going to go along much longer than that. the work we need to do here is involving setting up temporary school, schools have been destroyed, and make sure the children are protected whatever they are saying right now. >> we have already heard from representative from the care ngo, you're with save the children. it's vitally important isn't there that there be stripped coordination from the countries when it comes to mitigating disasters like this. >> yes, port villa it's a small community and making sure we're not duplicating work and sharing the information we have across the country. >> tom skerrit from save the children organization, in
vanuatu. thank you. lee ka chang promised to track down and punish the companies, lee spoke to a meeting of the international peoples congress. more from beijing. >> presidential xi jinping doesn't do news conferences. he tends to assign that to his deputy. the focus of the speech the economy. when the premier opened the national people's conference often march the 3rd he last year china's growth was 7.4%, lowest it had been in a century.
but, meeting that lower rate of growth in the year ahead in his words there was going to be execute pain as the government attempted to rebalance the economy. up until now china's growth had been export led. now they want to shift to consumer-led. they call this the new normal but it appears not at all normal the at the moment. >> bombing chinese officials were put on notice yesterday. meanwhile mar's government has recently stepped up its fight of rebels in the kakang region.
>> fighters backed by the tripoli government fought troops loyal to i.s.i.l. >> the white house is asking the u.s. corng to stay outs of negotiations with iran. republican senators have proposed legislation that would require congress to approve any agreement. the white house says the pending law could have a profoundly negative impact on talks. the u.s. and other countries is resuming its talks with iran. >> cancelling services on sunday and monday bought of security
concerns. a bus has plunged into a ravine in brazil cig killing at least 42 passengers. police in santa catalina state that it appears the bus lost control in a mountain road. hong kong's government is holding its annual day police are on stand by to stop further protest from the chinese government. sarah clark reports. >> thousands of people line up to get a chance to tour the home of hong kong's chief executive c.y. yeung. some were wearing yellow clothing or carrying yellow umbrellas. they were removed from the line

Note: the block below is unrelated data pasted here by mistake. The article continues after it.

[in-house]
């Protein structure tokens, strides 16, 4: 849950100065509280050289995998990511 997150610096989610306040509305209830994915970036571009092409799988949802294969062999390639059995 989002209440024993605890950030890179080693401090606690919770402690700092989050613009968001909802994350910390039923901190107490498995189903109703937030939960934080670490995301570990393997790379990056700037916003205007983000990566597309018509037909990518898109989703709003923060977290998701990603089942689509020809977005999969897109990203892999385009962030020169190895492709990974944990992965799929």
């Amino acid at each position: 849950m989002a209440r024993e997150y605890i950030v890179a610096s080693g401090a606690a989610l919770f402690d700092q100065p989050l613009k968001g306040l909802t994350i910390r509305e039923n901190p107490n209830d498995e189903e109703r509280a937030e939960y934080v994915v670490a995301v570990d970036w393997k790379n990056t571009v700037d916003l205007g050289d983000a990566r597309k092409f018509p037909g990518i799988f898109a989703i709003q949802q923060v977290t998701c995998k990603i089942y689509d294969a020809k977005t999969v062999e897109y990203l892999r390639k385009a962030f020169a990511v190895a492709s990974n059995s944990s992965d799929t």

and denied are access. i have this kind of chinese newier poafer. it's talking about we need a true democracy. nowadays the government sell their political proposal, if their proposal is true address universal demonstration? don't they let me put this inside,. >> threat praims large numbers of antigovernment groups might try to access their site. there are more than 700 own displace in areas around hong kong to mirror action. sarah clark, al jazeera acknowledge hong kong. >> first of all in london,
future fest. phil lavelle many has a look at what's to come. >> welcome to the future. >> will we actually be stramed into chairs like this? vifn reality masks on our faces. -- virtual reality masks on our faces. >> safely down and back in the year 2015, what about this model. >> this is the future fest in london, a look at highway lives will are in the decades to come. where robots take on their owner's faces. a world of color. >> this is not just a look at how bright the world will be but
the problems the world will face global food shortages global water shortages. imagine there cost of co-psychowilling have lost so much. what's inside these is powdered affiliation which are mostly vegetable. your saliva mixes with that and it creating the filling. >> the chance to point out that the future is people-powered. >> we can shape the fume and have a deciding role, we leave i.t. up to our government people to teach us, hang on there's a lot more than that, you can have
more power and month say over that future. >> what kind of future do they want, something to focus on, phil lavelle, al jazeera london. >> find out more about the news on the website aljazeera.com. a show about innovations that can change lives. >> this is fighting a humanity and we are doing it in a unique way. this is a show about science by scientists. let's check out the team of . >> i've got a headset on, finger clicker, a heart break satellites through space to bionic eyes.